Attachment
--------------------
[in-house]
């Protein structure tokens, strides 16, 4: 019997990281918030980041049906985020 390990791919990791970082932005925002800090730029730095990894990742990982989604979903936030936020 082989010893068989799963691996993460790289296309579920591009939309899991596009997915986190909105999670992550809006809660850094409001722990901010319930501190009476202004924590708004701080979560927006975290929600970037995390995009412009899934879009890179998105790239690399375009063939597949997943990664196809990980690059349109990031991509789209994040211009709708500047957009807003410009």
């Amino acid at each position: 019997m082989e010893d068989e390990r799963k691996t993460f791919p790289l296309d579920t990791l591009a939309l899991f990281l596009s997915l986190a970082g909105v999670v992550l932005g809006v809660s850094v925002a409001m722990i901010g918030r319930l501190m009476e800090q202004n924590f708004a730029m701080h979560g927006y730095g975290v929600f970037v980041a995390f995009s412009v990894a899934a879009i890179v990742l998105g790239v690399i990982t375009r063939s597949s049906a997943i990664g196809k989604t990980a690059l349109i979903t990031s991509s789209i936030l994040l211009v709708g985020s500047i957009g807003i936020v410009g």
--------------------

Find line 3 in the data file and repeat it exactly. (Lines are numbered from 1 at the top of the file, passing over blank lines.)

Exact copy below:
């Amino acid at each position: 019997m082989e010893d068989e390990r799963k691996t993460f791919p790289l296309d579920t990791l591009a939309l899991f990281l596009s997915l986190a970082g909105v999670v992550l932005g809006v809660s850094v925002a409001m722990i901010g918030r319930l501190m009476e800090q202004n924590f708004a730029m701080h979560g927006y730095g975290v929600f970037v980041a995390f995009s412009v990894a899934a879009i890179v990742l998105g790239v690399i990982t375009r063939s597949s049906a997943i990664g196809k989604t990980a690059l349109i979903t990031s991509s789209i936030l994040l211009v709708g985020s500047i957009g807003i936020v410009g």